Skip Ribbon Commands
Skip to main content

Women's Health Initiatives
Women's Health Initiatives

Emerging Issues

Women's Health Initiatives researches, monitors and reports on emerging trends in women's health. The following selections are brief summaries of trending health issues, including: health screening schedules, stroke risk factors, drug abuse, birth rates and mandated preventative screening services for women.

NEW2015 Emerging Trends in Women's Health

Affordable Care Act: 22 Covered Preventive Services for Women
State of Women's Coverage: Health Plan Violations of the Affordable Care Act
The Affordable Care Act was passed by Congress and signed into law by the President on March 23, 2010. There are eight new prevention-related health services (marked with an asterisk*) that must be covered, with no cost-sharing in plan years starting on or after August 1, 2012.

  1. Anemia screening on a routine basis for pregnant women
  2. Bacteriuria urinary tract or other infection screening for pregnant women
  3. BRCA counseling about genetic testing for women at higher risk
  4. Breast Cancer Mammography screenings every 1 to 2 years for women over 40
  5. Breast Cancer Chemoprevention counseling for women at higher risk
  6. Breastfeeding comprehensive support and counseling from trained providers, as well as access to breast feeding supplies, for pregnant and nursing women*
  7. Cervical Cancer screening for sexually active women
  8. Chlamydia Infection screening for younger women and other women at higher risk
  9. Contraception: Food and Drug Administration-approved contraceptive methods, sterilization procedures, and patient education and counseling, not including abortifacient drugs*
  10. Domestic and interpersonal violence screening and counseling for all women*
  11. Folic Acid supplements for women who may become pregnant
  12. Gestational diabetes screening for women 24 to 28 weeks pregnant and those at high risk of developing gestational diabetes*
  13. Gonorrhea screening for all women at higher risk
  14. Hepatitis B screening for pregnant women at their first prenatal visit
  15. Human Immunodeficiency Virus (HIV) screening and counseling for sexually active women*
  16. Human Papillomavirus (HPV) DNA Test: high risk HPV DNA testing every three years for women with normal cytology results who are 30 or older*
  17. Osteoporosis screening for women over age 60 depending on risk factors
  18. Rh Incompatibility screening for all pregnant women and follow-up testing for women at higher risk
  19. Tobacco Use screening and interventions for all women, and expanded counseling for pregnant tobacco users
  20. Sexually Transmitted Infections (STI) counseling for sexually active women*
  21. Syphilis screening for all pregnant women or other women at increased risk
  22. Well-woman visits to obtain recommended preventive services*
Revised Mammography Recommendations
Revised Pap Smear Recommendations
  • Women ages 21-29: Pap smear (cytology) every 3 years
  • Women ages 21-65, Pap smear (cytology) every 3 years, or Pap smear (cytology) with HPV co-testing every 5 years.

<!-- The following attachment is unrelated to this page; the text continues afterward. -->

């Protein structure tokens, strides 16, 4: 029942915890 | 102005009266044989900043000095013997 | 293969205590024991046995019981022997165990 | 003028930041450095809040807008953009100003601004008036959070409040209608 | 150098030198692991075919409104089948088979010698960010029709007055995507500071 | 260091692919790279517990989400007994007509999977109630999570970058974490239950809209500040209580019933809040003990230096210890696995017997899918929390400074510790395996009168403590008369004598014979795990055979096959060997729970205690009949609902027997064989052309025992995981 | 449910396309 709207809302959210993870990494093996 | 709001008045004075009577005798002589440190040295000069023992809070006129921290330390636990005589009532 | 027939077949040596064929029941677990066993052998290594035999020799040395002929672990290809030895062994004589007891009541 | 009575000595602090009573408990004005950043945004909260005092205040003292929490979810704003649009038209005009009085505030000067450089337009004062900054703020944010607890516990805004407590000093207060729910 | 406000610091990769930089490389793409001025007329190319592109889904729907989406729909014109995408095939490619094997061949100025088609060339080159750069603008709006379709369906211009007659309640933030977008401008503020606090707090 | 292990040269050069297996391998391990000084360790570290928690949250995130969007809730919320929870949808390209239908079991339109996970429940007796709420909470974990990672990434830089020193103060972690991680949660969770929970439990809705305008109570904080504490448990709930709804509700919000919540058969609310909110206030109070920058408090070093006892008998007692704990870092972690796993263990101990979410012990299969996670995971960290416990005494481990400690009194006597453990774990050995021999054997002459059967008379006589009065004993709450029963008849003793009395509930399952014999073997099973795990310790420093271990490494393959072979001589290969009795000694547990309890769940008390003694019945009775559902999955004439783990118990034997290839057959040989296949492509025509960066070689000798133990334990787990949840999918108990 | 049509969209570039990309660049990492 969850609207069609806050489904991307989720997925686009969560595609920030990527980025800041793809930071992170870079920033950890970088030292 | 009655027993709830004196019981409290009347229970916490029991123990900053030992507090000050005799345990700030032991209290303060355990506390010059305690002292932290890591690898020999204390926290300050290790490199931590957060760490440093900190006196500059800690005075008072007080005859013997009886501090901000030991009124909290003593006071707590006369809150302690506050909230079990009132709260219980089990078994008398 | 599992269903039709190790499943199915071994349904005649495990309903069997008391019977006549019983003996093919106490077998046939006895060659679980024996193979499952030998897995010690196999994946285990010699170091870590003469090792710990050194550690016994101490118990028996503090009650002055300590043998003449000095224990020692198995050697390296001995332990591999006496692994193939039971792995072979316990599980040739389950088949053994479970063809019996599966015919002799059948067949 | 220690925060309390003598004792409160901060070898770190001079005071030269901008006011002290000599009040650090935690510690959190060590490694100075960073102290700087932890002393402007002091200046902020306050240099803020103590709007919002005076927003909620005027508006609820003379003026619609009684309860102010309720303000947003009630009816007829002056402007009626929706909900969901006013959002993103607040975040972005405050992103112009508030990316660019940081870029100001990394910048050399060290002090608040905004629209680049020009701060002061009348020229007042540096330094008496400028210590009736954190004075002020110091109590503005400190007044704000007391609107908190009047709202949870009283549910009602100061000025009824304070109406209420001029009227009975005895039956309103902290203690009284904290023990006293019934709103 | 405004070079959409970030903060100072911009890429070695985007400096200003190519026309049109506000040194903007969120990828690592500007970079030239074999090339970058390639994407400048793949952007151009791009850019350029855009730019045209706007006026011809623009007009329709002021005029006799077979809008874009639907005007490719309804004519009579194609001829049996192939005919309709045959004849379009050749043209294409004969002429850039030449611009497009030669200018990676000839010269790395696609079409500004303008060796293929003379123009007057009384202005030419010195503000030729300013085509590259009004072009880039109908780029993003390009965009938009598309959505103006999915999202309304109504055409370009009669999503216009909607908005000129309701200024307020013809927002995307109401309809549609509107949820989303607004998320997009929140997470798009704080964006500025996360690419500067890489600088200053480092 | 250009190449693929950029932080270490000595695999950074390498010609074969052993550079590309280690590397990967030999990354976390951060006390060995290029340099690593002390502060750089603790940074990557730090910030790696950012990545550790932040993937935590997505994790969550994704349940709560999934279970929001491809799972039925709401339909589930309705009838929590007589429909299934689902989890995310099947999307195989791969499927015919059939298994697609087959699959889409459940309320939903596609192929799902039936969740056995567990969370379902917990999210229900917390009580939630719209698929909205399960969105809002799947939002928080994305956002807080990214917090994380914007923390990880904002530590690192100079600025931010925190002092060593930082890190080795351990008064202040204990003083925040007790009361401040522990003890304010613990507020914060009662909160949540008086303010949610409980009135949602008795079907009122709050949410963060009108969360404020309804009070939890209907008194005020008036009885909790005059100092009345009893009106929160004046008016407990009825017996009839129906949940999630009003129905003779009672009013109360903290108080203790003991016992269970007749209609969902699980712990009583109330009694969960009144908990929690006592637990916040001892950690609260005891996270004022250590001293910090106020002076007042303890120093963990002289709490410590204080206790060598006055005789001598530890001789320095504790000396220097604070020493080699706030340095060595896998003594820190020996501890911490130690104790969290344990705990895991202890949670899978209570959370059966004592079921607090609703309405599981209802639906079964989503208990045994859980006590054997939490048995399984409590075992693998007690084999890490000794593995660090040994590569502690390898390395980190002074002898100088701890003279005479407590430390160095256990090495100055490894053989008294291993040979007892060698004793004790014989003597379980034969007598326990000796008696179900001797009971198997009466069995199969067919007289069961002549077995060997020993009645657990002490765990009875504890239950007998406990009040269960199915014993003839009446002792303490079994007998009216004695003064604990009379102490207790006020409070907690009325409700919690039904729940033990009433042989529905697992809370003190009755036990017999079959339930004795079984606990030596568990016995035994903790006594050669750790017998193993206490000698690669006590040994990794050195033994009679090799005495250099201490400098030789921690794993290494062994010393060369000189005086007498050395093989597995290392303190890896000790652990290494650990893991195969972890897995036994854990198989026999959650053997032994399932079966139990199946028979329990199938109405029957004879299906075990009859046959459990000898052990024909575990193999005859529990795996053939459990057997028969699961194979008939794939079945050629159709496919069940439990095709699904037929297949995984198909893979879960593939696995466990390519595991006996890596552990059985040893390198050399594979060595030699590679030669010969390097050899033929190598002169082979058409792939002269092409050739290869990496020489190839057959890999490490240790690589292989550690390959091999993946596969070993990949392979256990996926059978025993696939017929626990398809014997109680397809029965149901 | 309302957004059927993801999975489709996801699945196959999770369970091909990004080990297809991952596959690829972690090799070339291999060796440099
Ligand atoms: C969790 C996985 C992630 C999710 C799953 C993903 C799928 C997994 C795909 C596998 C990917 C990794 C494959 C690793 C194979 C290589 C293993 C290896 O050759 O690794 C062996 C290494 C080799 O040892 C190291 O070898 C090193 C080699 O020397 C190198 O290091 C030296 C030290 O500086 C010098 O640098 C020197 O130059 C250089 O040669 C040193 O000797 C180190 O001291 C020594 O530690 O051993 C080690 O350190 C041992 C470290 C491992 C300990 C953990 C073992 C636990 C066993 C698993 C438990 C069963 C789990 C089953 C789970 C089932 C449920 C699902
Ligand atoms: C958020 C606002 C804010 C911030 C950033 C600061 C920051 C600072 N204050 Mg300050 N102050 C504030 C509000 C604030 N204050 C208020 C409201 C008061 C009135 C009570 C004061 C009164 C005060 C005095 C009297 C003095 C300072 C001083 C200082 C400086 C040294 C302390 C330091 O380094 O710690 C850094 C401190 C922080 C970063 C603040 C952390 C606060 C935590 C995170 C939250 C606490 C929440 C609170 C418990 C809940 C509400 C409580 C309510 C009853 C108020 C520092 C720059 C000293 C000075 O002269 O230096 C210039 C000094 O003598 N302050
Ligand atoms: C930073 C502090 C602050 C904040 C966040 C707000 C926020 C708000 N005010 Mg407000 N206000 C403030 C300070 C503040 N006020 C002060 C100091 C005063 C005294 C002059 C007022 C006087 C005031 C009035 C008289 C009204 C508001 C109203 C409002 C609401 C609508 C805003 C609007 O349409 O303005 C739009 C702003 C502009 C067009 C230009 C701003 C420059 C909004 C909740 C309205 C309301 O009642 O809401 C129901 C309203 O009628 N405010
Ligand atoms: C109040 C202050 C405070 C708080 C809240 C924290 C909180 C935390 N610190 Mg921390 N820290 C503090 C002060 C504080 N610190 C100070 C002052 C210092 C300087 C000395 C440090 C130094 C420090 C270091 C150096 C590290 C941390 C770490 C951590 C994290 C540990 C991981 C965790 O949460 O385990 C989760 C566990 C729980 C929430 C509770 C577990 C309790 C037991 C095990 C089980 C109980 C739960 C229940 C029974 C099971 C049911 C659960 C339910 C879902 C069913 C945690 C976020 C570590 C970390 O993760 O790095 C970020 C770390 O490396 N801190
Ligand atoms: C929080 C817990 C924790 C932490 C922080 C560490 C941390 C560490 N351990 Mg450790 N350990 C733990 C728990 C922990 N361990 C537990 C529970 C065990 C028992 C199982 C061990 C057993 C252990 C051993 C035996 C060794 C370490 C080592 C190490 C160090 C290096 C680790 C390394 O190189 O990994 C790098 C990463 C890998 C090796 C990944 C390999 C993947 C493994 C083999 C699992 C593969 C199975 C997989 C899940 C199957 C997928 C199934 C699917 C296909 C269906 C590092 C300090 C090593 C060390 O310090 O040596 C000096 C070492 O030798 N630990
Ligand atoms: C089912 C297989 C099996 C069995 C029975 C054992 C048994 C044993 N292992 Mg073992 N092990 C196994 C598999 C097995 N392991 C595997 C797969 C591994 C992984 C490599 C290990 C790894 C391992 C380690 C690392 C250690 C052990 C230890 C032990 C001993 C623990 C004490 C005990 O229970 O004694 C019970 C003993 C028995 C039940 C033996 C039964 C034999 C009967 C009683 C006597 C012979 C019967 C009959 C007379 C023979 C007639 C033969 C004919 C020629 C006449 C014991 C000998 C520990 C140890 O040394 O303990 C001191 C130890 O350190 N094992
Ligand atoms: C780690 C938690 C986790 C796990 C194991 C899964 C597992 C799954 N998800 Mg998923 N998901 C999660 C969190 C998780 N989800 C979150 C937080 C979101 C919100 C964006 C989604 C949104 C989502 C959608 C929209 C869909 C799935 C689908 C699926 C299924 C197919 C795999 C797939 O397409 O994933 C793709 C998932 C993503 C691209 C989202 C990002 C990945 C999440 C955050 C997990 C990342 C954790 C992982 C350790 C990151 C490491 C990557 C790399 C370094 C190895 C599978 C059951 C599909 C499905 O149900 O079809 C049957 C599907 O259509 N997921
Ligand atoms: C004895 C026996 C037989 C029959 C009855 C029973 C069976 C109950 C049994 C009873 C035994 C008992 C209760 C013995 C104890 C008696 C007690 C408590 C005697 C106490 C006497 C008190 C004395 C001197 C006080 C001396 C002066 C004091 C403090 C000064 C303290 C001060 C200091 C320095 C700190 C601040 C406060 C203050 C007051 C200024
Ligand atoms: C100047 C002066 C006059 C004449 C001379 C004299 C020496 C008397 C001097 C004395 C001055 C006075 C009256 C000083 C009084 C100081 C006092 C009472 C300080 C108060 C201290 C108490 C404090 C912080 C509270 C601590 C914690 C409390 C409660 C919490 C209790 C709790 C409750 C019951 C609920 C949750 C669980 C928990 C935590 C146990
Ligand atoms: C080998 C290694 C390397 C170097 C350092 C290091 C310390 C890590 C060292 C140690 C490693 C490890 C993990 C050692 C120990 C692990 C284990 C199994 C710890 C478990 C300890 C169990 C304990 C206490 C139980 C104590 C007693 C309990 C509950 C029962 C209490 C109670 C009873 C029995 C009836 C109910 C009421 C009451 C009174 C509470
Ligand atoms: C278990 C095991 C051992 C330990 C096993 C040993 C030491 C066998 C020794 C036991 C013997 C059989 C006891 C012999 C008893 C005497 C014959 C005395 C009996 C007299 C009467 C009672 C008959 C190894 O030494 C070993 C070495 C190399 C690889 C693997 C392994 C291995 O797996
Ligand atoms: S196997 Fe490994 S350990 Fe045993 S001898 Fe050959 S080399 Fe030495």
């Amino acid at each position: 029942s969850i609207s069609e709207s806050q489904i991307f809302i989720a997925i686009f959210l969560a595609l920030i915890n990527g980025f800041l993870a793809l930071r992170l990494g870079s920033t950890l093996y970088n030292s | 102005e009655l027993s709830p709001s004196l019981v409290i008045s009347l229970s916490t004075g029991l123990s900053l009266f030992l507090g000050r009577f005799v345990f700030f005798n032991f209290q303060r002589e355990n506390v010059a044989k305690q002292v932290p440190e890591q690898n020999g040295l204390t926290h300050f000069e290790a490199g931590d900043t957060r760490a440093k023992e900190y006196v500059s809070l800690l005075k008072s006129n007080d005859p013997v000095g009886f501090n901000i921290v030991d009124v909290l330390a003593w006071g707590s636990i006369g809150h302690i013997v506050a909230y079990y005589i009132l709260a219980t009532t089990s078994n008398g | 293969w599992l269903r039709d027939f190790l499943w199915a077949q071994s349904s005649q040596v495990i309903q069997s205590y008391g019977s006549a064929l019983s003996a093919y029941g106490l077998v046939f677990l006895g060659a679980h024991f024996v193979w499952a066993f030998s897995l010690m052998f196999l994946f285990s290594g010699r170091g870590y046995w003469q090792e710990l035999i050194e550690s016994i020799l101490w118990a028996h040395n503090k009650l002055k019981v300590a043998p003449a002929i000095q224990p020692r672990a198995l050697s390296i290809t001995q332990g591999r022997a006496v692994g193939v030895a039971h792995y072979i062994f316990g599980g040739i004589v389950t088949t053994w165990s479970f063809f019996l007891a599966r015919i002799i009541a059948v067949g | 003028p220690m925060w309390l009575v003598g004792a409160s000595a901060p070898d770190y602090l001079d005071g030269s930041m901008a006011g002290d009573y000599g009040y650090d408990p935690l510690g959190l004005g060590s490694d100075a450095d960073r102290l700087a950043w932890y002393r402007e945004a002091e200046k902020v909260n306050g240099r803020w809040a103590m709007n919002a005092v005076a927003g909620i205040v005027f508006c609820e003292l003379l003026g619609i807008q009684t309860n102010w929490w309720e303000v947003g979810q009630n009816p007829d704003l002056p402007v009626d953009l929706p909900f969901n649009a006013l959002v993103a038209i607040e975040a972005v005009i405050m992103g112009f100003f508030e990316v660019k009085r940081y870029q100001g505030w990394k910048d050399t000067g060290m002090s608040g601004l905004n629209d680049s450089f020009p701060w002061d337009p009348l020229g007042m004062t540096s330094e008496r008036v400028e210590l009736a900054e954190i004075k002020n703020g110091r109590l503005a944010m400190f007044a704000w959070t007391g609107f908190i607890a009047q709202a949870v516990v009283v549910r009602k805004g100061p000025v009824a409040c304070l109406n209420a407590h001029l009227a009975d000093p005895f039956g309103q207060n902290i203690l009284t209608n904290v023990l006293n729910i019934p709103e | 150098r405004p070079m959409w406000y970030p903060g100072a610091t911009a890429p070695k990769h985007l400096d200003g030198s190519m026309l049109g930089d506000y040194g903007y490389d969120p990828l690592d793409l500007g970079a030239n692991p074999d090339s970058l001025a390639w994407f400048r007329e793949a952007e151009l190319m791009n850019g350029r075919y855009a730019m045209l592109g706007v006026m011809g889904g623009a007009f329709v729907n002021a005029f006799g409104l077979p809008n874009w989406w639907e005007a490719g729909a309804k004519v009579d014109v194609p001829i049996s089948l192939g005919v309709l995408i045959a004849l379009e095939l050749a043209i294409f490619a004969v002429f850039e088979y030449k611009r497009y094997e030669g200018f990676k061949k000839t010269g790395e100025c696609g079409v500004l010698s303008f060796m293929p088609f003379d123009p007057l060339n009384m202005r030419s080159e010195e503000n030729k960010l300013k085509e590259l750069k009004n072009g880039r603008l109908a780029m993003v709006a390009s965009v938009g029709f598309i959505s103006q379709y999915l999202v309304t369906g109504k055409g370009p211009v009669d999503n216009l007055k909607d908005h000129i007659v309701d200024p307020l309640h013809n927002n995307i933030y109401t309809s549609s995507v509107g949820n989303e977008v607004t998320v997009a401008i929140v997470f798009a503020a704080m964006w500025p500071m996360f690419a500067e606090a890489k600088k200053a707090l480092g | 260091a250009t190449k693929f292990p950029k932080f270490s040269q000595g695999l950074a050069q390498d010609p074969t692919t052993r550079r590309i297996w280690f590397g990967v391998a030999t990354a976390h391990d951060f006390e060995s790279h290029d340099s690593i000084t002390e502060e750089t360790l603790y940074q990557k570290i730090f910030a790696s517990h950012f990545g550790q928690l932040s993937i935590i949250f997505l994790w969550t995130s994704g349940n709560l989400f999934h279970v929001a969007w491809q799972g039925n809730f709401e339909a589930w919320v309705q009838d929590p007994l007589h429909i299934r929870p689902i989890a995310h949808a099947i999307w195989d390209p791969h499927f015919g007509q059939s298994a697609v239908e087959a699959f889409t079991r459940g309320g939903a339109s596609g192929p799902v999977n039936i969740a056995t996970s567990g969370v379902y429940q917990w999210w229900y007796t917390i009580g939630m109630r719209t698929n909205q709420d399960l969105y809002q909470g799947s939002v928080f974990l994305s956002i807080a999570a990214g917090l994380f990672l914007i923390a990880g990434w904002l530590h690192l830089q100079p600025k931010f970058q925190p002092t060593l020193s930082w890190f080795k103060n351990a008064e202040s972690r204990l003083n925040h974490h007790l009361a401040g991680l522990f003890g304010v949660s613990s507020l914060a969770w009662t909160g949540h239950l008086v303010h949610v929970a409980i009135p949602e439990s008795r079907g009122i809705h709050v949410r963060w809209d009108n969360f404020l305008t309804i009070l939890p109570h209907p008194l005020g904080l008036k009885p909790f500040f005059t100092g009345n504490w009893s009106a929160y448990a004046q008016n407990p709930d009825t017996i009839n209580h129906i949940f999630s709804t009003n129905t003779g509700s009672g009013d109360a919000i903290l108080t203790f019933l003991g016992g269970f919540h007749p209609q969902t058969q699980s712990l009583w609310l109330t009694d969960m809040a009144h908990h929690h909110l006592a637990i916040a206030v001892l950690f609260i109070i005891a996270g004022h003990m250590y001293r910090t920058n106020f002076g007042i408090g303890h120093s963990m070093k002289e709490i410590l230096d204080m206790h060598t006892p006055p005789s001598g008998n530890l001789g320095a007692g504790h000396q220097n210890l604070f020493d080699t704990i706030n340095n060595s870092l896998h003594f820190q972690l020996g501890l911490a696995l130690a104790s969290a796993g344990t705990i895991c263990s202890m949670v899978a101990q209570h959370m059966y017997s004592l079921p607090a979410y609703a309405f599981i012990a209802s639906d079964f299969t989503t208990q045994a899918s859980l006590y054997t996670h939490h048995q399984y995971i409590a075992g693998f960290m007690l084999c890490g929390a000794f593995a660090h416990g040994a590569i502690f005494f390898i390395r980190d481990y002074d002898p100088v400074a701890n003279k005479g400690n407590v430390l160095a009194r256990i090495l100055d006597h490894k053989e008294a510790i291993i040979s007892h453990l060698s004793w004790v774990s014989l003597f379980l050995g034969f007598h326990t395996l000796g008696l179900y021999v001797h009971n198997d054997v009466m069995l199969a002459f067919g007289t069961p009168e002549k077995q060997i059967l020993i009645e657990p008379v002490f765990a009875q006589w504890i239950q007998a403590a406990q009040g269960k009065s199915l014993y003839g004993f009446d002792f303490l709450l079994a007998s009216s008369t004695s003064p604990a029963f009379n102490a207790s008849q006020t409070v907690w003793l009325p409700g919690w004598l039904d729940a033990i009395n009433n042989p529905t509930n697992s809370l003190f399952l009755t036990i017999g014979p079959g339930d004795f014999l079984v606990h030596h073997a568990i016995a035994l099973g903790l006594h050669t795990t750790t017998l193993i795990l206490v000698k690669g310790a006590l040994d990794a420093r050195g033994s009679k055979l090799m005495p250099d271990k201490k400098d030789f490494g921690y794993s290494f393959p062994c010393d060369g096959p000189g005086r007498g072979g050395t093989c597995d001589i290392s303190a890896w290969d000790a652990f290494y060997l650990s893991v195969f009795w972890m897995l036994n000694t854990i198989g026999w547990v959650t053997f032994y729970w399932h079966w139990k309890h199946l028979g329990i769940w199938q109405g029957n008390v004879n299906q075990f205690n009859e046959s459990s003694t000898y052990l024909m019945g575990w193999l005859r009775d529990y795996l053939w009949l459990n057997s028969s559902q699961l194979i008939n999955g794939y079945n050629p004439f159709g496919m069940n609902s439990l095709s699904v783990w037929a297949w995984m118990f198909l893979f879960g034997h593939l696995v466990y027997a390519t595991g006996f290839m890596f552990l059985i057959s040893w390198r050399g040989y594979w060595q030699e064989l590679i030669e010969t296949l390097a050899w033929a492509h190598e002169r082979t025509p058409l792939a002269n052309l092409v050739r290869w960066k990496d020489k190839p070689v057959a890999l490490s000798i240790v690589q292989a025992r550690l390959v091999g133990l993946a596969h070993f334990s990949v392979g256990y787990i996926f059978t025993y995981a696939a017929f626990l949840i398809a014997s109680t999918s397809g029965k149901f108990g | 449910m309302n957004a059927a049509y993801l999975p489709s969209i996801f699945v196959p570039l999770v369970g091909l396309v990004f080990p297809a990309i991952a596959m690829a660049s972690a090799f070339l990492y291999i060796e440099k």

SOURCE:U.S Preventive Services Task Force (USPSTF)
Updated Stroke Risk Factors for Women
  • High blood pressure (High BP before pregnancy, preeclampsia)
  • Migraine Headache with aura
  • Smokers Over 75 years old with atrial fibrillation
  • Diabetes
    SOURCE:American Heart Association /American Stroke Association
Aging:Why Everything You Think About Aging May Be Wrong
Decrease in Teen Birth Rates in U.S. in 2013
  • A CDC report showed a 10% decline in the birth rate among 15 to 19-year-olds, from 29.4 births for every 1,000 teens in 2012 to 26.6 in 2013.
  • The birth rate for women in their early 20s also hit a historic low in 2013, while the birth rate increased for women aged 35 to 44 last year.
    SOURCE: USA Today (5/29/14), Reuters (5/29/14).
Increase in Maternal Mortality in the U.S.
  • In the United States, the maternal mortality ratio per 100,000 live births increased from 12 in 1990 to 28 in 2013.
    SOURCE: M. Brooks,  "Fewer Women Dying During Childbirth Globally U.S. Lagging,"  M. Brooks,  May 2014.
Drug Use/Abuse Trends
  • Currently, over 4 million women in the U.S. use drugs.
  • Nine million women have used illegal drugs in the past year and 3.7 million women have used prescription drugs for nonmedical reason this past year.
  • Over 28,000 (70%) of AIDS cases in women are drug related (direct drug use or sexual contact with someone who uses drugs).
  • At least 70% of women who use drugs have been sexually abused by the age of 16 and many of these women had at least one parent that abused drugs. 
    SOURCE:National Institute on Drug Abuse
  • Drug overdose death rates in the U.S. have more than tripled since 1990. In 2008 more than 36,000 people died from drug overdoses and most of these were caused by prescription drugs.
  • Nearly 75% prescription drug overdoses are caused by prescription painkillers (opiods).
  • About 50% of prescription painkillers deaths involve at least one other drug including benzodiazepines, cocaine, and heroin and alcohol.
    SOURCE:Centers for Disease Control and Prevention

 WHI Home

Documents in PDF PDF format require the use of Adobe Acrobat Reader,
which can be downloaded for free from
Adobe Systems, Inc.
Good Life. Great Mission.